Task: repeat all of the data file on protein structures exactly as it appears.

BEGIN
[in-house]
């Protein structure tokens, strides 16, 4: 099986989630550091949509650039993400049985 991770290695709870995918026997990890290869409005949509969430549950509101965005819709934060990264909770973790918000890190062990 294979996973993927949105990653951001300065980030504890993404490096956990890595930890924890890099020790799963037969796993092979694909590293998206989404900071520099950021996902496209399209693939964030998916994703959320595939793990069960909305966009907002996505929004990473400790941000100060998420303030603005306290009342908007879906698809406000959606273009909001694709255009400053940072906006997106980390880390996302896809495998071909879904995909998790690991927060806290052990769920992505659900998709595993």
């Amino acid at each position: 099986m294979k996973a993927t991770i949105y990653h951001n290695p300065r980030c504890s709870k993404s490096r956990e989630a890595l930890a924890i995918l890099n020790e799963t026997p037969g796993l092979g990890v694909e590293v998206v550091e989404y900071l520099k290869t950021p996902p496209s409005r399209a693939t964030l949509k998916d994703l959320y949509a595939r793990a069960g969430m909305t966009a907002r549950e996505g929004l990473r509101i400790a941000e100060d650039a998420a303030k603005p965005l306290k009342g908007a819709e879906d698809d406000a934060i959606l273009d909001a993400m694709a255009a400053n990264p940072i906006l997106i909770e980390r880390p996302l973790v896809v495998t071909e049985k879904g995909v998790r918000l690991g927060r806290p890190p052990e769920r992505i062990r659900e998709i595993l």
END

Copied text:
[in-house]
């Protein structure tokens, strides 16, 4: 099986989630550091949509650039993400049985 991770290695709870995918026997990890290869409005949509969430549950509101965005819709934060990264909770973790918000890190062990 294979996973993927949105990653951001300065980030504890993404490096956990890595930890924890890099020790799963037969796993092979694909590293998206989404900071520099950021996902496209399209693939964030998916994703959320595939793990069960909305966009907002996505929004990473400790941000100060998420303030603005306290009342908007879906698809406000959606273009909001694709255009400053940072906006997106980390880390996302896809495998071909879904995909998790690991927060806290052990769920992505659900998709595993």
């Amino acid at each position: 099986m294979k996973a993927t991770i949105y990653h951001n290695p300065r980030c504890s709870k993404s490096r956990e989630a890595l930890a924890i995918l890099n020790e799963t026997p037969g796993l092979g990890v694909e590293v998206v550091e989404y900071l520099k290869t950021p996902p496209s409005r399209a693939t964030l949509k998916d994703l959320y949509a595939r793990a069960g969430m909305t966009a907002r549950e996505g929004l990473r509101i400790a941000e100060d650039a998420a303030k603005p965005l306290k009342g908007a819709e879906d698809d406000a934060i959606l273009d909001a993400m694709a255009a400053n990264p940072i906006l997106i909770e980390r880390p996302l973790v896809v495998t071909e049985k879904g995909v998790r918000l690991g927060r806290p890190p052990e769920r992505i062990r659900e998709i595993l």